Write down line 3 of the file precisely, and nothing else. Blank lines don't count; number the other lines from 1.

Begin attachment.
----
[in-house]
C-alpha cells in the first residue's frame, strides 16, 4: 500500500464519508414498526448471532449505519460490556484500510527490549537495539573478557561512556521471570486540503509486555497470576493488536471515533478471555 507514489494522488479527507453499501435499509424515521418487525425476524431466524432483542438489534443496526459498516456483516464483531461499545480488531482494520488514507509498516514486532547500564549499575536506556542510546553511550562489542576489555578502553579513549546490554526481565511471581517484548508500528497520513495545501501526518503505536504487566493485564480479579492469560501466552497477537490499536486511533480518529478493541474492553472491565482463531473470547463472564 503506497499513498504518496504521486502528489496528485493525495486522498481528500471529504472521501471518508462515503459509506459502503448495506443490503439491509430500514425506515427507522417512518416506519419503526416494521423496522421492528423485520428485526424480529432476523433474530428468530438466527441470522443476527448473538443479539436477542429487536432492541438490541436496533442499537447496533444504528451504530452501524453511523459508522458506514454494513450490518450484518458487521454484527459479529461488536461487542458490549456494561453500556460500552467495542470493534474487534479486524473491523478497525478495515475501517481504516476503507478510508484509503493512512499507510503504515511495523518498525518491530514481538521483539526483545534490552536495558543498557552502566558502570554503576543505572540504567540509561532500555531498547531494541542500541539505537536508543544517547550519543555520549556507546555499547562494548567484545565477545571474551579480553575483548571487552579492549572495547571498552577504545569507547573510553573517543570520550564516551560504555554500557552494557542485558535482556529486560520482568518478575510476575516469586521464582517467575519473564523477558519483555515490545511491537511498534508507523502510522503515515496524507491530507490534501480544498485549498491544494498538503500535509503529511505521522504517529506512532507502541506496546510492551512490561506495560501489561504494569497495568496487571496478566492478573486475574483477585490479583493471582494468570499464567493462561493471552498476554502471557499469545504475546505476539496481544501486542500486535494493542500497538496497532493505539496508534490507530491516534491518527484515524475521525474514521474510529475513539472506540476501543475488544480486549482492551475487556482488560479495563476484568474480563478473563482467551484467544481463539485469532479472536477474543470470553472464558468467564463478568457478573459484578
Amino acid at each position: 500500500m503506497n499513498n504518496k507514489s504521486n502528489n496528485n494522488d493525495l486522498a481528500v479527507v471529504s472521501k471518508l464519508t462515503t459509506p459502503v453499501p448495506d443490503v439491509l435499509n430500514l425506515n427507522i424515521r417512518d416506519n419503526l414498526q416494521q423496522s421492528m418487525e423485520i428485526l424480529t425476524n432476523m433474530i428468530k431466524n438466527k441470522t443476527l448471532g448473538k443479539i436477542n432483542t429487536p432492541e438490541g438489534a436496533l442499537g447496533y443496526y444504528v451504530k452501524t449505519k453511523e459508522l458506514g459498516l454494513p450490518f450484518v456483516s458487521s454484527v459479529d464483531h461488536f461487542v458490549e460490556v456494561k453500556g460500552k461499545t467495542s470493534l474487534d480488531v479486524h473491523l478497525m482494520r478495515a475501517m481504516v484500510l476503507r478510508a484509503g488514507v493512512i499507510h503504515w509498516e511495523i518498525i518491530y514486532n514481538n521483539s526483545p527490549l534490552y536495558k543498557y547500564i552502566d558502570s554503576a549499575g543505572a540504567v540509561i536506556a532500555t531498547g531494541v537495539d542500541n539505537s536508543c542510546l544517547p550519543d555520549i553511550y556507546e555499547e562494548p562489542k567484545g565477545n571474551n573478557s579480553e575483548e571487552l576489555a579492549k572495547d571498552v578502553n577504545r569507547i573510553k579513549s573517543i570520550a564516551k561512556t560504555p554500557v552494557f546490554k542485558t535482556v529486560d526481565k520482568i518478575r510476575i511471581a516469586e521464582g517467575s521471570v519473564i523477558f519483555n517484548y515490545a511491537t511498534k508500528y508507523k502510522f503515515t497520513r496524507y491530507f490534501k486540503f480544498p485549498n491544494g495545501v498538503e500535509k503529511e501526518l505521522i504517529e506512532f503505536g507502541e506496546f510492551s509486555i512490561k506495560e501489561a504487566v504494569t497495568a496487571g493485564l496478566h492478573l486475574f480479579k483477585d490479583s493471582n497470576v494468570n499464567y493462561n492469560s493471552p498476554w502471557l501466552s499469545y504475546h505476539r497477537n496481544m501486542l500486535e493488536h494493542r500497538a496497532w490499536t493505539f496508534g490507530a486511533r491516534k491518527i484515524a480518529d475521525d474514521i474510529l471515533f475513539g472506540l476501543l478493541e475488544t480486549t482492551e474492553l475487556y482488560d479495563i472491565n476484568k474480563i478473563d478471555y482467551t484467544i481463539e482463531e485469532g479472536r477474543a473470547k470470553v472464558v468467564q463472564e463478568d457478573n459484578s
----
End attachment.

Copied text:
Amino acid at each position: 500500500m503506497n499513498n504518496k507514489s504521486n502528489n496528485n494522488d493525495l486522498a481528500v479527507v471529504s472521501k471518508l464519508t462515503t459509506p459502503v453499501p448495506d443490503v439491509l435499509n430500514l425506515n427507522i424515521r417512518d416506519n419503526l414498526q416494521q423496522s421492528m418487525e423485520i428485526l424480529t425476524n432476523m433474530i428468530k431466524n438466527k441470522t443476527l448471532g448473538k443479539i436477542n432483542t429487536p432492541e438490541g438489534a436496533l442499537g447496533y443496526y444504528v451504530k452501524t449505519k453511523e459508522l458506514g459498516l454494513p450490518f450484518v456483516s458487521s454484527v459479529d464483531h461488536f461487542v458490549e460490556v456494561k453500556g460500552k461499545t467495542s470493534l474487534d480488531v479486524h473491523l478497525m482494520r478495515a475501517m481504516v484500510l476503507r478510508a484509503g488514507v493512512i499507510h503504515w509498516e511495523i518498525i518491530y514486532n514481538n521483539s526483545p527490549l534490552y536495558k543498557y547500564i552502566d558502570s554503576a549499575g543505572a540504567v540509561i536506556a532500555t531498547g531494541v537495539d542500541n539505537s536508543c542510546l544517547p550519543d555520549i553511550y556507546e555499547e562494548p562489542k567484545g565477545n571474551n573478557s579480553e575483548e571487552l576489555a579492549k572495547d571498552v578502553n577504545r569507547i573510553k579513549s573517543i570520550a564516551k561512556t560504555p554500557v552494557f546490554k542485558t535482556v529486560d526481565k520482568i518478575r510476575i511471581a516469586e521464582g517467575s521471570v519473564i523477558f519483555n517484548y515490545a511491537t511498534k508500528y508507523k502510522f503515515t497520513r496524507y491530507f490534501k486540503f480544498p485549498n491544494g495545501v498538503e500535509k503529511e501526518l505521522i504517529e506512532f503505536g507502541e506496546f510492551s509486555i512490561k506495560e501489561a504487566v504494569t497495568a496487571g493485564l496478566h492478573l486475574f480479579k483477585d490479583s493471582n497470576v494468570n499464567y493462561n492469560s493471552p498476554w502471557l501466552s499469545y504475546h505476539r497477537n496481544m501486542l500486535e493488536h494493542r500497538a496497532w490499536t493505539f496508534g490507530a486511533r491516534k491518527i484515524a480518529d475521525d474514521i474510529l471515533f475513539g472506540l476501543l478493541e475488544t480486549t482492551e474492553l475487556y482488560d479495563i472491565n476484568k474480563i478473563d478471555y482467551t484467544i481463539e482463531e485469532g479472536r477474543a473470547k470470553v472464558v468467564q463472564e463478568d457478573n459484578s